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Human trafficking and slavery occurs here in Australia.

Australia is a destination country for people who have been trafficked. In Australia, human trafficking leads to exploitation in a number of forms including sexual exploitation, forced labour, visa exploitation, forced marriage and domestic servitude. Each of these is characterised by deception, coercion, force, threat and abuse, and each is an issue of human rights and in many cases, child protection and gender inequality.  

We call these types of exploitation modern slavery. In Australia, they are punishable under the Criminal Code Act (1995)

Significant signs of trafficking include:

  • POOR SELF ESTEEM
  • DECEPTION & COERCION
  • CONTROLLED BY OTHERS
  • THREATS AGAINST THEIR FAMILY
  • NO LEGAL DOCUMENTS
  • NO MEDICAL CARE
  • SERIOUS DEBT
  • DISTRUSTFUL OF AUTHORITIES
  • LIMITED SOCIAL CONTACT

If you or a person you know is in immediate danger, call 000. 

You can call the Australian Federal Police Human Trafficking Team on 131 237. 

The Salvation Army operates Australia’s only Safe House for persons who have experienced trafficking & slavery in Australia.  Contact the Safe House on +61 2 9211 5794

Anti-Slavery Australia provides free, confidential legal advice and referrals. You can call them on (02) 9514 9660 or go to their website here.   

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Forced labour has occurred when a person would not consider themselves to be free to stop or to leave work, because of force or threats, or due to being tricked.

  • Is the person being forced to work?
  • Does the person have a large debt or bond?
  • Is the person a child, or performing work against the law?  
  • Is the person unsure of their employment and working conditions?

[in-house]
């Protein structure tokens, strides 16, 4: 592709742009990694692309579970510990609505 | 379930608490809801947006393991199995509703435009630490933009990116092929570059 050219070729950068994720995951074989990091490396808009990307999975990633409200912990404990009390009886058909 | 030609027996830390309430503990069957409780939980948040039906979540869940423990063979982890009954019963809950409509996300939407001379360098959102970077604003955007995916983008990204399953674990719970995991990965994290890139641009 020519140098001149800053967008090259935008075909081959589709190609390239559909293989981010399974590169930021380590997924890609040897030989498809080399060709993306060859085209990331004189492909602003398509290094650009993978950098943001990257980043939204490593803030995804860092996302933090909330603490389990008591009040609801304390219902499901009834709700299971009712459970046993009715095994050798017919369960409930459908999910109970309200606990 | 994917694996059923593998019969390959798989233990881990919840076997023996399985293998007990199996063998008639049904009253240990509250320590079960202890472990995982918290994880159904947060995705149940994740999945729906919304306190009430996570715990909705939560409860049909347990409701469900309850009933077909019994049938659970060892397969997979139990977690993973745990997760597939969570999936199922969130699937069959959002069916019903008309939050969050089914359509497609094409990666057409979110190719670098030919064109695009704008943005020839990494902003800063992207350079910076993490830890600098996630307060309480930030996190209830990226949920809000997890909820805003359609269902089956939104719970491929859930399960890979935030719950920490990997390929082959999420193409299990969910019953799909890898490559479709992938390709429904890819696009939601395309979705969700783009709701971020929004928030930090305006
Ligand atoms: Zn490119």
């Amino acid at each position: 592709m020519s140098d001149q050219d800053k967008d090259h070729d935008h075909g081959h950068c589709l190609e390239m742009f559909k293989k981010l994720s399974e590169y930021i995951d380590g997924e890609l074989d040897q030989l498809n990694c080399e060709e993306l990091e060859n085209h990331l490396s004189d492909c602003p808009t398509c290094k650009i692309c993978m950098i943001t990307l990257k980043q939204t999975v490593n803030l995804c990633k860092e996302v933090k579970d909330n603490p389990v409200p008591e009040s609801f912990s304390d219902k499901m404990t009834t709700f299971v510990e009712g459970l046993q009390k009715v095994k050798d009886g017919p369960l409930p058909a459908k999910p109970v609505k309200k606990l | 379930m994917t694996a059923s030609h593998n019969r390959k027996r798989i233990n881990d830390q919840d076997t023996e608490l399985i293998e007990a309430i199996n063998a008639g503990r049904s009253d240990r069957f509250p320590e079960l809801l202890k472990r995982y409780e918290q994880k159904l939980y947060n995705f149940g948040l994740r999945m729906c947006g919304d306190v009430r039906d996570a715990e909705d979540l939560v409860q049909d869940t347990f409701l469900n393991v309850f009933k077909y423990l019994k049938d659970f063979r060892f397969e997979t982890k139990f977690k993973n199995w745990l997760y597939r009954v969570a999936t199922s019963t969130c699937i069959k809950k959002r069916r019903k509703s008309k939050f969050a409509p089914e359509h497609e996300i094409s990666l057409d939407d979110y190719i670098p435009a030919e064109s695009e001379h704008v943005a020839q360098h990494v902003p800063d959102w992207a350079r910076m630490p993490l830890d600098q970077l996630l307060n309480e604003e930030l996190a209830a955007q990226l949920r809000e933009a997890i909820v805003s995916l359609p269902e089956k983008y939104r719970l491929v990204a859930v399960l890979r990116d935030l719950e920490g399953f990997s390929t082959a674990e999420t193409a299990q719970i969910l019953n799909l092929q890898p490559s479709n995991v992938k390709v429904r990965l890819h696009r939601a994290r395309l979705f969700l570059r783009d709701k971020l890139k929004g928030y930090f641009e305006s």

• Is the person made to work unusual and/or excessive hours?
  • Is the person subject to dangerous working conditions, such as unsafe work practices, or an unreasonably unhygienic work environment?
  • Is the person living at the workplace or at a place controlled by the employers?
  • Is the employer unable to provide records of wages paid to the person? 

Case Study:

On 6 October 2011, Mr Diveye Trivedi pled guilty to one count of people trafficking (s 271.2(1B) of Criminal Code). Between 2007 and 2008, Mr Trivedi organised the travel of an Indian male to Australia in order to work as a chef in one of his Indian restaurants. Upon arrival, the man was subjected to exploitative conditions which included: being forced to live and bathe at the restaurant and work an average of 12 hours a day, seven days a week for minimal pay; being consistently abused, both physically and mentally; and receiving threats against his person and his family.

On 8 May 2012, Mr Trivedi was sentenced to 250 hours’ community service and a fine of $1,000. To date this is the only conviction for labour trafficking in Australia. See also the case of Kovacs below, where the defendants were charged over similar treatment under the slavery provisions of the Criminal Code.

To read another story concerning forced labour in the restaurant industry, click here.

If you or a person you know is in immediate danger, call 000.

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Visa exploitation has occurred when a person has come to Australia, and their visa conditions and minimum working conditions are not being met. This may amount to human trafficking if they are coerced into working in exploitative conditions and/or their identity papers are withheld or freedom restricted

  • Has the person been given false information about their migration to Australia?
  • Has the person asked for, received, offered or provided a benefit in return for visa sponsorship?
  • Are the person’s visa conditions not being met?
  • Will the person be punished if they leave or stop work?

The ACTU has a confidential hotline to assist people on short-term working visas who are being exploited by an employer. The number is 1300 362 223.